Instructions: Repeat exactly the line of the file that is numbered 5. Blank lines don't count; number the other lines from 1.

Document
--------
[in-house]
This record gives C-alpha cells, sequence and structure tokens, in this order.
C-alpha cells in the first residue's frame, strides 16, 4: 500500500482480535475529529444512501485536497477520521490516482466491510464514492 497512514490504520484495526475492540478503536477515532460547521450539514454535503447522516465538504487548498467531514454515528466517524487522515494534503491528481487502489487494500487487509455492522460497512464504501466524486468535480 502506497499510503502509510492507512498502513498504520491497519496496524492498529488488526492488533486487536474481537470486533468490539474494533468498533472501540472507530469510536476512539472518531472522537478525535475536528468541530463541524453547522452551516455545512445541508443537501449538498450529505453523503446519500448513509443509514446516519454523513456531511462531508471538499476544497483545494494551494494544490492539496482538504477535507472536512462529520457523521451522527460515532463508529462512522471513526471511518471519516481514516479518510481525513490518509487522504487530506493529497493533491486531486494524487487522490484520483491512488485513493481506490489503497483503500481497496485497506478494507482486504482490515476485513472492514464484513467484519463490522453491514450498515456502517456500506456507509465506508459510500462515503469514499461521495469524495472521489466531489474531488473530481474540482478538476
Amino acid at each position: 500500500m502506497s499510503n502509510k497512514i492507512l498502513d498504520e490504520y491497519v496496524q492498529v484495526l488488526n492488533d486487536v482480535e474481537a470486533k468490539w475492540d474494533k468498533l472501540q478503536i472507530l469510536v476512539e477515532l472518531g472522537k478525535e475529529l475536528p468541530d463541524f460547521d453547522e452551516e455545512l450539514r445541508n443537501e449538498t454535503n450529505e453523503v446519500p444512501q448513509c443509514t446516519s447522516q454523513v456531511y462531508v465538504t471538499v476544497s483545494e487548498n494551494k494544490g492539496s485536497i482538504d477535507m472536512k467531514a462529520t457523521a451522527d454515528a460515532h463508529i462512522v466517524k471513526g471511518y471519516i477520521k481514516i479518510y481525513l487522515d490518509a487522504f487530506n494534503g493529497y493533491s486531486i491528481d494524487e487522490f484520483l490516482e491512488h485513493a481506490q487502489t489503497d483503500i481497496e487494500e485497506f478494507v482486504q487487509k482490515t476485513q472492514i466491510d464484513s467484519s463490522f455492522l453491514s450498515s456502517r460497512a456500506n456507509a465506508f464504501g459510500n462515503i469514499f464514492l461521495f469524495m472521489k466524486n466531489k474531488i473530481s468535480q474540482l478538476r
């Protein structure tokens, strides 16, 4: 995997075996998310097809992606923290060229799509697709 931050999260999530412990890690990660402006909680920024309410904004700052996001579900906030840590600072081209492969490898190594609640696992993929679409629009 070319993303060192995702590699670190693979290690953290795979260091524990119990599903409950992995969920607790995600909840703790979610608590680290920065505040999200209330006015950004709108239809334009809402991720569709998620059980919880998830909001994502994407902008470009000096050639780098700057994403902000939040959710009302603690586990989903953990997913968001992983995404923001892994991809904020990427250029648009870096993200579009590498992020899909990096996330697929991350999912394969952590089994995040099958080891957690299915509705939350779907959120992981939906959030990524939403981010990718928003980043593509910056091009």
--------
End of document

């Protein structure tokens, strides 16, 4: 995997075996998310097809992606923290060229799509697709 931050999260999530412990890690990660402006909680920024309410904004700052996001579900906030840590600072081209492969490898190594609640696992993929679409629009 070319993303060192995702590699670190693979290690953290795979260091524990119990599903409950992995969920607790995600909840703790979610608590680290920065505040999200209330006015950004709108239809334009809402991720569709998620059980919880998830909001994502994407902008470009000096050639780098700057994403902000939040959710009302603690586990989903953990997913968001992983995404923001892994991809904020990427250029648009870096993200579009590498992020899909990096996330697929991350999912394969952590089994995040099958080891957690299915509705939350779907959120992981939906959030990524939403981010990718928003980043593509910056091009």